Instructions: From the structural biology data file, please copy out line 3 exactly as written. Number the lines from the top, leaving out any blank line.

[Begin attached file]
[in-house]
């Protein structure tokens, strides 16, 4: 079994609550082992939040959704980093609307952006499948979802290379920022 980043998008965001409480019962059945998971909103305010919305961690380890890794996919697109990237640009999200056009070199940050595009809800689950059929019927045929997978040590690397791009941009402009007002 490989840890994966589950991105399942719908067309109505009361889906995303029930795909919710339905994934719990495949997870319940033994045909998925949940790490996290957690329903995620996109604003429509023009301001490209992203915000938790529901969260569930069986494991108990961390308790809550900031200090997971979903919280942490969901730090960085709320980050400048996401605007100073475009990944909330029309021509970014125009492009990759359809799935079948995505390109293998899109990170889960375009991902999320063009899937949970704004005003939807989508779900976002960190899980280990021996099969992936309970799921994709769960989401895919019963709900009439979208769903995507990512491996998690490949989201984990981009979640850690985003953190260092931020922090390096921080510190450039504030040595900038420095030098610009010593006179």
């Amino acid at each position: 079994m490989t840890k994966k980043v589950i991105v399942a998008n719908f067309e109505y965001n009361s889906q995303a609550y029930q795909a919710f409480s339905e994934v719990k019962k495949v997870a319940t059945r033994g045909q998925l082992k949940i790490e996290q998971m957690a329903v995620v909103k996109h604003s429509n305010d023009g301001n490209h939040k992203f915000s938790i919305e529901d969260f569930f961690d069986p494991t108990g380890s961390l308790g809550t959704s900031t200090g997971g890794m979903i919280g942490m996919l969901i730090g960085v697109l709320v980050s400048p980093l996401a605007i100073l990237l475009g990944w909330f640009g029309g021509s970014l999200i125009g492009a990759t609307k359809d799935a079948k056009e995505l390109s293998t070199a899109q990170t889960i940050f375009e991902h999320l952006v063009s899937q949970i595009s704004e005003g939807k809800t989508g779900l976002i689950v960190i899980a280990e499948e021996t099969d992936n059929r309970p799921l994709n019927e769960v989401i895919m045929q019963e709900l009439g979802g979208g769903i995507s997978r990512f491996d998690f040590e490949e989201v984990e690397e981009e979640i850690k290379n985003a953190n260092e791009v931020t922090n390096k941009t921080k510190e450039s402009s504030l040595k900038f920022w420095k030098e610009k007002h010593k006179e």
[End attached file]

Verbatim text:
């Amino acid at each position: 079994m490989t840890k994966k980043v589950i991105v399942a998008n719908f067309e109505y965001n009361s889906q995303a609550y029930q795909a919710f409480s339905e994934v719990k019962k495949v997870a319940t059945r033994g045909q998925l082992k949940i790490e996290q998971m957690a329903v995620v909103k996109h604003s429509n305010d023009g301001n490209h939040k992203f915000s938790i919305e529901d969260f569930f961690d069986p494991t108990g380890s961390l308790g809550t959704s900031t200090g997971g890794m979903i919280g942490m996919l969901i730090g960085v697109l709320v980050s400048p980093l996401a605007i100073l990237l475009g990944w909330f640009g029309g021509s970014l999200i125009g492009a990759t609307k359809d799935a079948k056009e995505l390109s293998t070199a899109q990170t889960i940050f375009e991902h999320l952006v063009s899937q949970i595009s704004e005003g939807k809800t989508g779900l976002i689950v960190i899980a280990e499948e021996t099969d992936n059929r309970p799921l994709n019927e769960v989401i895919m045929q019963e709900l009439g979802g979208g769903i995507s997978r990512f491996d998690f040590e490949e989201v984990e690397e981009e979640i850690k290379n985003a953190n260092e791009v931020t922090n390096k941009t921080k510190e450039s402009s504030l040595k900038f920022w420095k030098e610009k007002h010593k006179e």